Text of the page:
Neither of these papers ever used any illustrations which we can recall; they bear no evidence, as neither publisher preserved any file.
Only a few stray copies show what the papers were and give visible evidence that such existed.
In 1880 the Mercury began its long career, and two years later acquired the Chronicle's interest by purchase.
During the agitation of the town hall proposition, its editor visited Marblehead at request and inspected the municipal building, Abbot Hall, wh to reveal it. As it belongs to the city, and especially as all the lofty effort has as yet only resulted in the lowly-sunken expenditure of over $100,000, it, with another tangible model, should not be consigned to the limbo of lost things.
In 1880 there came into Medford a man who walked through the various streets making measurements, taking notes and securing views, and then ascended the hills in various sections.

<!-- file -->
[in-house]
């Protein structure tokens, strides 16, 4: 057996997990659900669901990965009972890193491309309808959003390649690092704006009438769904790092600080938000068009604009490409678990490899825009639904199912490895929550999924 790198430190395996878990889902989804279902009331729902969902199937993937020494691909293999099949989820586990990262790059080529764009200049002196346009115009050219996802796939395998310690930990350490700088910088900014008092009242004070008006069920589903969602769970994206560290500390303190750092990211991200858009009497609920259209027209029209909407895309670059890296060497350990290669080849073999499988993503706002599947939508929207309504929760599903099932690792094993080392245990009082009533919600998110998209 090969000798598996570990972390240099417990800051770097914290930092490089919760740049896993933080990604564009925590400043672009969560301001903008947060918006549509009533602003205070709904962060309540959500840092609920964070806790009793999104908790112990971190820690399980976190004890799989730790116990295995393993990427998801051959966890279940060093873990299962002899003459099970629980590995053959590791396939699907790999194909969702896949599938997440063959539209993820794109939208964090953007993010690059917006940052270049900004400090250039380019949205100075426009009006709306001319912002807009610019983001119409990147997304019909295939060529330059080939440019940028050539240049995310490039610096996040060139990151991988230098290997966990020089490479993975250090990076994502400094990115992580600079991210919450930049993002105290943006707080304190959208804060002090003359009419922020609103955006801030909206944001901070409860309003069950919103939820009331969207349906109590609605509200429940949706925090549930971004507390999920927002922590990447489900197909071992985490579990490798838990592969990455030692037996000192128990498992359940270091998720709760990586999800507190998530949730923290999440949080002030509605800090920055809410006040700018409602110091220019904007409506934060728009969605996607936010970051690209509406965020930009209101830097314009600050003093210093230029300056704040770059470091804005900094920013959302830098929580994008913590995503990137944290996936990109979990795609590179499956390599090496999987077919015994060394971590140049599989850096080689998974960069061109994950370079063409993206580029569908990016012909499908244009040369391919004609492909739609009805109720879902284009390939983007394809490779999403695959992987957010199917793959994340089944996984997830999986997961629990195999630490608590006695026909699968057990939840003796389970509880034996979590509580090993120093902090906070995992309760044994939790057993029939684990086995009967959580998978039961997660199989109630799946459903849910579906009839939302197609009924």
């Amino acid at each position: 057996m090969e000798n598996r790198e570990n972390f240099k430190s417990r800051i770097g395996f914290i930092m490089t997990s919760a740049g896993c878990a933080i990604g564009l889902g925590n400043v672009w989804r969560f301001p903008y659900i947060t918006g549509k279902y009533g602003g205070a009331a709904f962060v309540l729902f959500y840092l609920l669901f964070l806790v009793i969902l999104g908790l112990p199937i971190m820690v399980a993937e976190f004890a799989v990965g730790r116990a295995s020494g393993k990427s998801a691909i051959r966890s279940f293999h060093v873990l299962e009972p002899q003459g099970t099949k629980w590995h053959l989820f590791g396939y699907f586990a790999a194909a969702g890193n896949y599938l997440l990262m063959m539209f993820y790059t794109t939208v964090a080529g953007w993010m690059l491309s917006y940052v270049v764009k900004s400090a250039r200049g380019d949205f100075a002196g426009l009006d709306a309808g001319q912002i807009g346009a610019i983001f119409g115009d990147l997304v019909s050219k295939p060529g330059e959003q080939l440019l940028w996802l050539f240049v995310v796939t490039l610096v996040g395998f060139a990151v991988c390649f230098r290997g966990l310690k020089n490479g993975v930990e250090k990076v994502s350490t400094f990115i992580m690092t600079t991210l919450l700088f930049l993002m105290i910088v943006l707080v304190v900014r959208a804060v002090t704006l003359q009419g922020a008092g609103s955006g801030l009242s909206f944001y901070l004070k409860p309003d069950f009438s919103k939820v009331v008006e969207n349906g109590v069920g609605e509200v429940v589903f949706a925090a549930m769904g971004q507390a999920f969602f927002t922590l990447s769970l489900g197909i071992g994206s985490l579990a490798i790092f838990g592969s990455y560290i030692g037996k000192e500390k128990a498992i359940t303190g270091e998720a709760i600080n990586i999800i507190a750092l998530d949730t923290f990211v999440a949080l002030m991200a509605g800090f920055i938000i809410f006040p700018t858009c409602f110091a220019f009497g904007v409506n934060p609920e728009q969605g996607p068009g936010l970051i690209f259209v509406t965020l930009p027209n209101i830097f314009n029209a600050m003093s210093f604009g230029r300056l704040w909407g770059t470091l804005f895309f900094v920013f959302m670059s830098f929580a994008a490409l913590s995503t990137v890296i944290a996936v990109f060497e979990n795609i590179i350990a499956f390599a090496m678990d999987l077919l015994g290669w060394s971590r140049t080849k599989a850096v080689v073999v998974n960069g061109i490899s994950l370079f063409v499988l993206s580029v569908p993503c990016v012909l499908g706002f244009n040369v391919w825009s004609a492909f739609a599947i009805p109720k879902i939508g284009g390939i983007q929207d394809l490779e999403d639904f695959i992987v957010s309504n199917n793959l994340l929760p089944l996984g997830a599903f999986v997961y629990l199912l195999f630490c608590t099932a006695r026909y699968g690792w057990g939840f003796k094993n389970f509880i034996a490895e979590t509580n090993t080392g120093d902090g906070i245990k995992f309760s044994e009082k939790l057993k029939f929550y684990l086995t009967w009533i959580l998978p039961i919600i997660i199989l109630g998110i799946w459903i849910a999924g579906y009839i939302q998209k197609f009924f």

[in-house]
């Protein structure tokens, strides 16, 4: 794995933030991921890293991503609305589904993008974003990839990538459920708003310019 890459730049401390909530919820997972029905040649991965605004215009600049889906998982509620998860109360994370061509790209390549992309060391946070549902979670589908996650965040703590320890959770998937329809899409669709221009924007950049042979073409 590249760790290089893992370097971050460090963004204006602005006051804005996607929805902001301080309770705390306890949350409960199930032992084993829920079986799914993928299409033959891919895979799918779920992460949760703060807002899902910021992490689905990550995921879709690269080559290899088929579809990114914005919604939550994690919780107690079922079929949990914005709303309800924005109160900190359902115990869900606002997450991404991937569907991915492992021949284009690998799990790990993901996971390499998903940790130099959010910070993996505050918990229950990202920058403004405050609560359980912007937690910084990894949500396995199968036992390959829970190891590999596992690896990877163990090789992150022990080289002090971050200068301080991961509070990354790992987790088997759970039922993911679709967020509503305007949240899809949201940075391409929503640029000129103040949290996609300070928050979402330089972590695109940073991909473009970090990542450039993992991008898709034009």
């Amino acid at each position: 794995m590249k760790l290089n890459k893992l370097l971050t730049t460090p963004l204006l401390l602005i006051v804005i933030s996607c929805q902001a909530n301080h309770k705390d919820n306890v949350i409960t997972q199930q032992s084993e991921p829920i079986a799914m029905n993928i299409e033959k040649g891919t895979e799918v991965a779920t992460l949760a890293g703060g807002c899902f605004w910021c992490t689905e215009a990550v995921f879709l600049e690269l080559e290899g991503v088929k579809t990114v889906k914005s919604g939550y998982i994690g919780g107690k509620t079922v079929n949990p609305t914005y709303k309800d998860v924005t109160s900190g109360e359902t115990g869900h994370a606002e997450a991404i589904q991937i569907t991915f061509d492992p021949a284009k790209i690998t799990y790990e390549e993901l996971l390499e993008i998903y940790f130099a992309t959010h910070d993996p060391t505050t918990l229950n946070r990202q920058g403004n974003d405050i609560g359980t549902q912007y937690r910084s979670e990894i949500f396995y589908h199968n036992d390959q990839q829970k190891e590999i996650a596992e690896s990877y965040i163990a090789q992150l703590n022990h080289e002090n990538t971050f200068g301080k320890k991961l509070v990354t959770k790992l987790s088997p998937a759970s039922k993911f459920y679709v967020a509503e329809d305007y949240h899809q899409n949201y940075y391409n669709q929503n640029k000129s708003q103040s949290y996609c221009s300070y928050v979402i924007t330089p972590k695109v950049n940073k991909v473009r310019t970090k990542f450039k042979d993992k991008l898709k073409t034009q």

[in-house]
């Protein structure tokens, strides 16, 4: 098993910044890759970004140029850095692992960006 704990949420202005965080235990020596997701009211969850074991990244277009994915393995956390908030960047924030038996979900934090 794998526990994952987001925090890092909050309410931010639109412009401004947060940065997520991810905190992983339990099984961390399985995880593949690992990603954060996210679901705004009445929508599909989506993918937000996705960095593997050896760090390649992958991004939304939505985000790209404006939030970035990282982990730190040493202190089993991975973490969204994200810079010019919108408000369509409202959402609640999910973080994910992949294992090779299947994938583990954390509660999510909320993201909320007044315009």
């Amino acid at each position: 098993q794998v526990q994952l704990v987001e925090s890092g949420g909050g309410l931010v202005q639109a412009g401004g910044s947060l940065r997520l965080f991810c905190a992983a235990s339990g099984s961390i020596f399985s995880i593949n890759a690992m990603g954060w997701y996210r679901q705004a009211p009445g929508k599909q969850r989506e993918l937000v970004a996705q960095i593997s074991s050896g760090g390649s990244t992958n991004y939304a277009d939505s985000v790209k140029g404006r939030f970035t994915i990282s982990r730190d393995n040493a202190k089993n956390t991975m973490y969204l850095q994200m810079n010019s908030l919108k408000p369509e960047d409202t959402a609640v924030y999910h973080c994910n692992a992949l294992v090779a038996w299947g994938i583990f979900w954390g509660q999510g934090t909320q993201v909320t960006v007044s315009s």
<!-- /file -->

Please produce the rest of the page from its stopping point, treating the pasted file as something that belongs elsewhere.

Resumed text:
The result of his work is the bird's eye view of Medford, thirteen by twen
er price than they could get them in Boston.
There was a brigantine of forty tons built in Medford in 1699 and a ship of sixty tons in 1703.
10th U. S. Census (1880), Vol.
VIII. It is unfortunate that there is not more known of this last vessel, as a ship of that size would be a curiosity, and would look almost like a toy. A were eighteen by twenty-four inches, with seven columns.
We especially note one with heavy black lines, on the occasion of the death of President Garfield.
In 1880 Mr. Morss had a competitor in the journalistic field, Mr. Samuel W. Lawrence, who began the publication of the Medford Mercury, with William E. Smythe as local edi been more or less illustrated, especially since the camera became so popular.
It is a great help to the journalist.
A source of regret it is that from 1857 to 1880, and practically those other two years, the doing in Medford the papers told of is lost, and that so little opportunity is available for the rest.
In a nearby sub